Don't rush into commitments or make major decisions early in a relationship. Give yourself time to get to know the person and observe how their behaviour evolves over time. 

Maintain your support network

Stay connected with friends and family who can provide objective insights and support. Share your experiences and feelings with them and listen to their concerns about your wellbeing.  

Seek professional help

If you're unsure whether you're experiencing love bombing or need guidance on how to navigate the situation, consider seeking help from a professional counsellor or therapist. 

Focus on self-care

Prioritise your well-being and self-esteem, and engage in activities that promote your emotional health and resilience. Remember that you deserve a healthy, balanced relationship. 

Be prepared to walk away

If you've set boundaries and communicated your concerns but the person continues to engage in behaviour that you don’t like, be prepared to end the relationship.  

I’m worried I’m love bombing my partner, what do I do? 

It's important to recognise and address your own behaviour if you're concerned that you may be love bombing your partner. Acknowledging this concern is the first step towards creating a healthier relationship dynamic. Here are some suggestions on what to do: 

Reflect on your behaviour

Take some time to examine your actions and intentions within the relationship. Are you showering your partner with excessive attention, gifts, or praise? Are you pushing for commitment too quickly? Be honest with yourself about your motivations and consider whether your behaviour is driven by a genuine desire to connect?  Or does it stem from insecurity, maybe because of previous relationships that have not worked out, or perhaps a need for control?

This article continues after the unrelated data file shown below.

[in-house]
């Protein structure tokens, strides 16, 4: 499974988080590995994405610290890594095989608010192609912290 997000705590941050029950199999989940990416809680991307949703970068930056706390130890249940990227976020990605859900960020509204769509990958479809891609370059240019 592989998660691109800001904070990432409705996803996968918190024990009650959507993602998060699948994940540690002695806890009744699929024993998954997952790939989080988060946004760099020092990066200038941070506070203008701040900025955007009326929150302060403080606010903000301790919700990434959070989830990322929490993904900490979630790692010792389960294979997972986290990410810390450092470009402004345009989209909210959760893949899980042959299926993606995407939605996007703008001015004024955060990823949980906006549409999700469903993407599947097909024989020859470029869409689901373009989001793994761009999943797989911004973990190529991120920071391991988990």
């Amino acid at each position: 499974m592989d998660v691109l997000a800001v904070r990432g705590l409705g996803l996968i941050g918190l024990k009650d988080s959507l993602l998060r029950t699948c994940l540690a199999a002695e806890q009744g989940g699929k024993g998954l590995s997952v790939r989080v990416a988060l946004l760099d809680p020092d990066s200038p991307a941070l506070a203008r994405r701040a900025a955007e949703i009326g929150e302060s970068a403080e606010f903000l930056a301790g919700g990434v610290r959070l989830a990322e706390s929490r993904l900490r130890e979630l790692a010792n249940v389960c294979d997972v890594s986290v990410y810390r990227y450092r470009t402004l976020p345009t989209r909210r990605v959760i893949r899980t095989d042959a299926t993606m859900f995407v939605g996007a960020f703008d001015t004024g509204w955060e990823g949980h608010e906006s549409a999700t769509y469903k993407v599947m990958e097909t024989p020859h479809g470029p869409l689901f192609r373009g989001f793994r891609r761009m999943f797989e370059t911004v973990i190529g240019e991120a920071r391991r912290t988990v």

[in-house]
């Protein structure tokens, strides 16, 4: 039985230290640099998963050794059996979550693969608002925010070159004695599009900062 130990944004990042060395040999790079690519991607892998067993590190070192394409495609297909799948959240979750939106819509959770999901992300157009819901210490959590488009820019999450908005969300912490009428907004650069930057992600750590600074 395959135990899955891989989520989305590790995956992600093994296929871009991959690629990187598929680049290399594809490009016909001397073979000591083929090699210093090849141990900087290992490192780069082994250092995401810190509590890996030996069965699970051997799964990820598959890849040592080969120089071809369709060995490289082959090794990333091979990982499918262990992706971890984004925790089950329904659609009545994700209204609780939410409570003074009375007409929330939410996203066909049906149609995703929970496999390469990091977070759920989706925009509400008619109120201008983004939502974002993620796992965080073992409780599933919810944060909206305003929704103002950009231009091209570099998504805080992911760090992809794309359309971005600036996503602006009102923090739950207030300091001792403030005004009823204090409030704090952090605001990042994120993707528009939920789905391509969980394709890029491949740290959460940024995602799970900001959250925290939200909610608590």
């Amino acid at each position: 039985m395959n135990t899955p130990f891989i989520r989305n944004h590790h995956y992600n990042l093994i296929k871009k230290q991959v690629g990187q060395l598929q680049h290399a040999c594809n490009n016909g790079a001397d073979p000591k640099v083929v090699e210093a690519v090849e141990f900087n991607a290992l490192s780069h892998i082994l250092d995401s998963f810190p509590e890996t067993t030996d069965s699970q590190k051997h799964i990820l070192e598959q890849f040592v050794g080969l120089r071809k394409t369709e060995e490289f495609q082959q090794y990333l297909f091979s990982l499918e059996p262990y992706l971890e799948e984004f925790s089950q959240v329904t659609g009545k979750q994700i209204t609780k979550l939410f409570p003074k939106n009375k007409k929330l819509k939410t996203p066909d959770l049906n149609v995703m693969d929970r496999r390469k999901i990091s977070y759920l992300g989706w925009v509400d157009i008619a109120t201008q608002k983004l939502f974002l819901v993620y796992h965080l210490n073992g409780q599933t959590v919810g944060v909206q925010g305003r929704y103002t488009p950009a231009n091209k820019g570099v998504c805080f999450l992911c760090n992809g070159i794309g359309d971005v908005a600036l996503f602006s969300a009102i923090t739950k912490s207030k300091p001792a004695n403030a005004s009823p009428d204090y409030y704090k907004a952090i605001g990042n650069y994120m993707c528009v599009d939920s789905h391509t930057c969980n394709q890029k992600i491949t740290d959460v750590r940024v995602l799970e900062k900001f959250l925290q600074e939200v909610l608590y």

Slow down

If you recognise love bombing tendencies in your behaviour, make a conscious effort to slow down and give your partner space. Allow the relationship to develop at a slower pace, without putting undue pressure on your partner to meet your emotional needs.   

Establish healthy boundaries

Work on setting and respecting boundaries in your relationship. This includes giving your partner space and time for themselves, allowing them to maintain connections with friends and family, and respecting their emotional needs and limits. 

Communicate openly

Engage in open and honest communication with your partner. Share your concerns about your behaviour, and invite them to provide feedback on how they feel about the relationship dynamic. 

Practice self-awareness

Regularly check in with yourself to monitor your behaviour and emotions in the relationship. Be mindful of any tendencies to manipulate or control your partner, and work on cultivating healthier communication patterns. 

Seek professional help

If you're struggling to change your behaviour or navigate your emotions, consider seeking support from a professional counsellor or therapist. They can help you explore the underlying issues that may be contributing to your love bombing tendencies and help you to create a healthier relationship dynamic. 

Remember, recognising and addressing this behaviour is a significant step towards creating a healthier, more balanced relationship. It's essential to be patient with yourself and your partner as you work towards change.